Mike Rowe Addresses US Senate Committee

Dirty Jobs host Mike Rowe testified before the Senate Committee on Commerce, Science and Transportation about the need for more skilled blue-collar workers.
In high schools, the vocational arts have all but vanished. We've elevated the importance of "higher education" to such a lofty perch that all other forms of knowledge are now labeled "alternative." Millions of parents and kids see apprenticeships and on-the-job-training opportunities as "vocational consolation prizes," best suited for those not cut out for a four-year degree. And still, we talk about millions of "shovel ready" jobs for a society that doesn't encourage people to pick up a shovel.

In a hundred different ways, we have slowly marginalized an entire category of critical professions, reshaping our expectations of a "good job" into something that no longer looks like work. A few years from now, an hour with a good plumber – if you can find one – is going to cost more than an hour with a good psychiatrist. At which point we'll all be in need of both.

His purpose was to encourage support for industrial education through programs Rowe participates in, such as  Go Build Alabama, I Make America, Discover Your Skills, and mikeroweWORKS. Read his entire testimony at the Discovery Channel site. Link -via reddit

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I just started a job requiring a haz-mat license for delivering liquid oxygen for $10.84 an hour. I needed a job so I had to take it. even though I have military experience working with LOX for over 6 years.
and the company's wondering why they have such a hard time finding and keeping their CDL drivers. where if they paid $15-18 they'd have no problem.
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I managed out an associate degree [history], but since I didn't go to college right out of HS, my career history is pretty much one dead end job after another. I've been trying to get into the electricians union training program, but the wait to even see if you get in is over a year. Hopefully I'll hear something come fall.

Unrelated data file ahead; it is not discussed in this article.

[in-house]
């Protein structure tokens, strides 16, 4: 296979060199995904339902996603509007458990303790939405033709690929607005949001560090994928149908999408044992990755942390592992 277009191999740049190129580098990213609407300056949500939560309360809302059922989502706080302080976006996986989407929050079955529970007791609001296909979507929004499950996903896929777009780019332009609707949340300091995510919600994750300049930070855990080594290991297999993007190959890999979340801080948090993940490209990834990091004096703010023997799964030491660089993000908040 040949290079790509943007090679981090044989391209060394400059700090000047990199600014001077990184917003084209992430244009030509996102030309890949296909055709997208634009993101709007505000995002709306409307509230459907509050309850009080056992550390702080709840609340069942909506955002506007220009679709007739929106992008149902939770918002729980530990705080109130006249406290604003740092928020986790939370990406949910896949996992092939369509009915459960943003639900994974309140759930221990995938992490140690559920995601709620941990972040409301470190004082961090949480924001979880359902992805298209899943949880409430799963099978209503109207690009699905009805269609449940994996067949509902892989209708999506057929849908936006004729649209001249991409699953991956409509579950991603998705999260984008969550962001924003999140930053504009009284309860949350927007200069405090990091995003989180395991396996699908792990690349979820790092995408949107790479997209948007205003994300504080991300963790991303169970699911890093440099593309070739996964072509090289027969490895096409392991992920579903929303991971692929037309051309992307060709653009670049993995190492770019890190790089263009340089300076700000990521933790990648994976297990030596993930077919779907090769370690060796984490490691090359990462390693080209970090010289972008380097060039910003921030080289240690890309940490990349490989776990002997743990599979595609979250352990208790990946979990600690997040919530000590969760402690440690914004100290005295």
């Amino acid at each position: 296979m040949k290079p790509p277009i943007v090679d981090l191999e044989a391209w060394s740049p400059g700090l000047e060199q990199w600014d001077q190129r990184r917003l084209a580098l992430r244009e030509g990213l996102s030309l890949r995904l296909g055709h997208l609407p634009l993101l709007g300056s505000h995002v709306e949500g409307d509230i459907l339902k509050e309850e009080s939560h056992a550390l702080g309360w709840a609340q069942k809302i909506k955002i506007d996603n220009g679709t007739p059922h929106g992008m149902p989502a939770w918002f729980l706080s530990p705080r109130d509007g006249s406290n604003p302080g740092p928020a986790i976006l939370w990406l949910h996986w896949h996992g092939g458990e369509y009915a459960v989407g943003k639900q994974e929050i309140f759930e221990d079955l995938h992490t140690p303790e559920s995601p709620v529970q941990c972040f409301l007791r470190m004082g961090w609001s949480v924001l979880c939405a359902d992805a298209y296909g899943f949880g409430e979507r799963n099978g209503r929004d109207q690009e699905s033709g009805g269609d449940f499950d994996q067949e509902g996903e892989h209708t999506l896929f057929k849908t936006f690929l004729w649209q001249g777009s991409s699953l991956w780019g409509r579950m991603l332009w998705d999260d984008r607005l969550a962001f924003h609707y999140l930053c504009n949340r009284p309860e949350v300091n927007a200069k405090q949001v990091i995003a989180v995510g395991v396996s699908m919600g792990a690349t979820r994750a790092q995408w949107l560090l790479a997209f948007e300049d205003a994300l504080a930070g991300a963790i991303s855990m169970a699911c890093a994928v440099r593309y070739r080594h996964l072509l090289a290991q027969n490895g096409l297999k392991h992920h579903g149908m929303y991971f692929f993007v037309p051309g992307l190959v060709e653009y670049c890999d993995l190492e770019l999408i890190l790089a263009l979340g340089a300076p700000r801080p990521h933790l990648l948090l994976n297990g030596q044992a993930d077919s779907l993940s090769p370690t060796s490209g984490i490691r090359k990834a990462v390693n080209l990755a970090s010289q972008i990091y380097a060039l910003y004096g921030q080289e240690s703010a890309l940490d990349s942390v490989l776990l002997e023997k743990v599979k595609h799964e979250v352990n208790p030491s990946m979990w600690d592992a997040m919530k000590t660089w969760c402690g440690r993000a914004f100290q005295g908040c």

At least my parents encourage me in this. My dad's a mechanic by trade, worked for the airlines for many years, so they know the value of blue collar and are both strongly union. They don't see blue collar work as beneath anyone. Then again my grandfather [dad's dad] built his own house too.
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When I was working as an engineer at IBM, one of my co-workers said that he was disappointed that most of the time we were just high-paid plumbers. I asked when was the last time he hired a plumber for less per hour than what he made.

It is still true. An independent plumber makes more than an engineer.
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mellie928; many junior colleges also offer votec training. I'm starting welding courses at one to become a certified welder through the AWS.

I agree with some of Mike's points; we've certainly made a fetish of higher education. The only reason I tried college was because it was socially unacceptable for me not to go. And god knows a degree doesn't equal a good job either; I don't have a degree and make more than my wife (who's got a science degree).
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